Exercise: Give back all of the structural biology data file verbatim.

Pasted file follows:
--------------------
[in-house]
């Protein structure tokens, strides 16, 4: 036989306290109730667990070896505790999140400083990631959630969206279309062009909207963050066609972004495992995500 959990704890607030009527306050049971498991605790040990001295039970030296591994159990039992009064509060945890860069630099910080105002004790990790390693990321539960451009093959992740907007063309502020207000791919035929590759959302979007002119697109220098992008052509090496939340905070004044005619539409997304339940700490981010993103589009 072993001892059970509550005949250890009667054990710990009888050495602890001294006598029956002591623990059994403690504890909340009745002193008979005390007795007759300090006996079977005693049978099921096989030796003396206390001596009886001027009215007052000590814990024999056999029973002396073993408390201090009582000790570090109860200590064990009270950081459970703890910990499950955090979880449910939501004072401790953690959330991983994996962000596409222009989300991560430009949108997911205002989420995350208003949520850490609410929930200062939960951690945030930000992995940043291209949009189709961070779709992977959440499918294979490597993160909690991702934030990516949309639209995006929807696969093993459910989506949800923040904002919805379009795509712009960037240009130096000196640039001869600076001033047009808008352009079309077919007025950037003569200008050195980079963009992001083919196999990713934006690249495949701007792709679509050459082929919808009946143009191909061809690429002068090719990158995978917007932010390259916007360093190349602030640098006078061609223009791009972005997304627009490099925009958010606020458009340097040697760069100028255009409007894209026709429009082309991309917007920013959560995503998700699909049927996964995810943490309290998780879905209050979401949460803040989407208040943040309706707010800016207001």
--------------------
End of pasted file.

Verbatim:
[in-house]
């Protein structure tokens, strides 16, 4: 036989306290109730667990070896505790999140400083990631959630969206279309062009909207963050066609972004495992995500 959990704890607030009527306050049971498991605790040990001295039970030296591994159990039992009064509060945890860069630099910080105002004790990790390693990321539960451009093959992740907007063309502020207000791919035929590759959302979007002119697109220098992008052509090496939340905070004044005619539409997304339940700490981010993103589009 072993001892059970509550005949250890009667054990710990009888050495602890001294006598029956002591623990059994403690504890909340009745002193008979005390007795007759300090006996079977005693049978099921096989030796003396206390001596009886001027009215007052000590814990024999056999029973002396073993408390201090009582000790570090109860200590064990009270950081459970703890910990499950955090979880449910939501004072401790953690959330991983994996962000596409222009989300991560430009949108997911205002989420995350208003949520850490609410929930200062939960951690945030930000992995940043291209949009189709961070779709992977959440499918294979490597993160909690991702934030990516949309639209995006929807696969093993459910989506949800923040904002919805379009795509712009960037240009130096000196640039001869600076001033047009808008352009079309077919007025950037003569200008050195980079963009992001083919196999990713934006690249495949701007792709679509050459082929919808009946143009191909061809690429002068090719990158995978917007932010390259916007360093190349602030640098006078061609223009791009972005997304627009490099925009958010606020458009340097040697760069100028255009409007894209026709429009082309991309917007920013959560995503998700699909049927996964995810943490309290998780879905209050979401949460803040989407208040943040309706707010800016207001």